A fibrotic band classically begins within a flexural groove. The lesion is circumferential and often slowly progresses with resultant changes distal to the constriction. Clinical criteria include three findings:
- Soft tissue constriction
- Bulbous distal enlargement
- Distal thinning or lysis of phalangeal bones
The disease may manifest through four clinical stages that are visible with radiography. First, a small callus develops and transforms into a circumferential groove or fissure. Next, the portion distant to the band becomes bulbous or globular secondary to impaired lymph and venous drainage with arterial narrowing. The third stage is typified by pain as the bone becomes separated in an intra-osseous or intra-articular location. The last stage is that of bloodless, spontaneous, auto-amputation. As the initial stage is non-specific diagnosis usually arouses clinical suspicion after the formation of the constricting band.
Although primarily a clinical diagnosis, radiography can be useful to identify the extent of disease. Also, ainhum has correlations with progressive features that may be identifiable with plain films, ultrasound, computed tomography, or even magnetic resonance imaging. The earliest phase demonstrates a deep sulcus along with the soft tissue of the phalanx; this has been likened to having the appearance of a “sand-glass.” The second phase occurs as a result of lymphedema and appears as increased volume distal to the constricting band. The third phase corresponds with the presence of bone resorption distal to the band, and the fourth phase is that of spontaneous amputation.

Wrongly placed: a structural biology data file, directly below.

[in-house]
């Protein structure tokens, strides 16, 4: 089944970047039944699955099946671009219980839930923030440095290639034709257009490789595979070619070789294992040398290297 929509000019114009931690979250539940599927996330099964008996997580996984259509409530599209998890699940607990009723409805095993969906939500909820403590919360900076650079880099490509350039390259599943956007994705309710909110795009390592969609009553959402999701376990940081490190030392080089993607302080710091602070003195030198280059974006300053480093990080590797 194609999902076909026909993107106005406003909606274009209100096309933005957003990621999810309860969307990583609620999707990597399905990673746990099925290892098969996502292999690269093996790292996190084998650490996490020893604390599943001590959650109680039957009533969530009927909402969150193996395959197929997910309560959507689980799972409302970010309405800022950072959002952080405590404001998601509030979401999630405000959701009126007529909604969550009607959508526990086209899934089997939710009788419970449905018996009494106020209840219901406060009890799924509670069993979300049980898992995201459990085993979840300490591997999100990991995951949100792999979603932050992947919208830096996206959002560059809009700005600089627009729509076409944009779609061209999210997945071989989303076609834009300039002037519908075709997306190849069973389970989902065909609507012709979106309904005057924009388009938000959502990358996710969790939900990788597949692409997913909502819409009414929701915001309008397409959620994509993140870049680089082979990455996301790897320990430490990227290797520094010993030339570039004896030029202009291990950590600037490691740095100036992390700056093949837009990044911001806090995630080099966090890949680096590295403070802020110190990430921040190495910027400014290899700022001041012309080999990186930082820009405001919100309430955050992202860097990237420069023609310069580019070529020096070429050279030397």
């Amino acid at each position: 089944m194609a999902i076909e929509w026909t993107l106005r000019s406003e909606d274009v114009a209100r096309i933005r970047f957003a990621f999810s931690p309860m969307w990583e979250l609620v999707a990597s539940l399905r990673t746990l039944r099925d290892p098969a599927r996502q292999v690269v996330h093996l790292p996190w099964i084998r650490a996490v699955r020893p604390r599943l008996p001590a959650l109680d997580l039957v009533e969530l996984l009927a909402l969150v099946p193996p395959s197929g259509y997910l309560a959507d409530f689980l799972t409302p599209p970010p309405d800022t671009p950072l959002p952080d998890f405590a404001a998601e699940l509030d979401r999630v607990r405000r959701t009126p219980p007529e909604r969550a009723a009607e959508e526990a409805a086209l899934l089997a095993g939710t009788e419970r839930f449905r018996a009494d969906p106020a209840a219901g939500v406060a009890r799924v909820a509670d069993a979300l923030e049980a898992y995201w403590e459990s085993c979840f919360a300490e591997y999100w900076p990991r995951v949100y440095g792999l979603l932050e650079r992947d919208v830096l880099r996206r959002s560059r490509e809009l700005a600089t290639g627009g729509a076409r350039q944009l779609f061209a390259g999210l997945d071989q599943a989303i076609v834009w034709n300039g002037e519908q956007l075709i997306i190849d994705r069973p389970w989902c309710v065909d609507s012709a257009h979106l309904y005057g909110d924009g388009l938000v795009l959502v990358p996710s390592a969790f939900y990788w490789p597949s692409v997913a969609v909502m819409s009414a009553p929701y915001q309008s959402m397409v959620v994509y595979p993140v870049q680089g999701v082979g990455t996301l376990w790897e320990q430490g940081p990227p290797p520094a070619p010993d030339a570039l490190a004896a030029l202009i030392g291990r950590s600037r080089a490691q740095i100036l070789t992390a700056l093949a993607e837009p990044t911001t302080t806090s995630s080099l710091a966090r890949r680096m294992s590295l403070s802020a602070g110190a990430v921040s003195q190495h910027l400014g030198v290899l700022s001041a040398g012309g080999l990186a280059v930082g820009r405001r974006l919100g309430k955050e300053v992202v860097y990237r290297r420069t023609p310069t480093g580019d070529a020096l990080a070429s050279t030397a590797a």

Treatment / Management
There has as yet been no consistent treatment established for ainhum. As the inciting event is often unidentified, there are no targeted therapies to date. In early lesions, there have been attempts made with topical and injectable corticosteroids, retinoids, or salicylates. Reports exist of a case of pseudoainhum secondary to psoriasis responding to topical pimecrolimus, and low-dose narrowband UVB. However, extrapolation of this to idiopathic ainhum seems unlikely as this patient responded to treatment of the underlying causal condition. Treatment of the constricting rings of fibrous tissue in stage-I and early stage-II disease may be treated similarly to scars and contractures. Resection of the band with subsequent z-plasty may prevent progression if performed early. Once stage-III and stage-IV disease have developed, surgical amputation or allowance for auto-amputation are the expected outcomes.
- Primary pseudoainhum: Auto-amputation that is congenital and presents early in life with an identifiable associated process. Excludes cases that are secondary to amniotic bands.
- Secondary pseudoainhum: Auto-amputation later in life with an identifiable associated process. Excludes cases that are secondary to amniotic bands.
- Traumatic pseudoainhum: Auto-amputation resembling ainhum with a clear traumatic origin.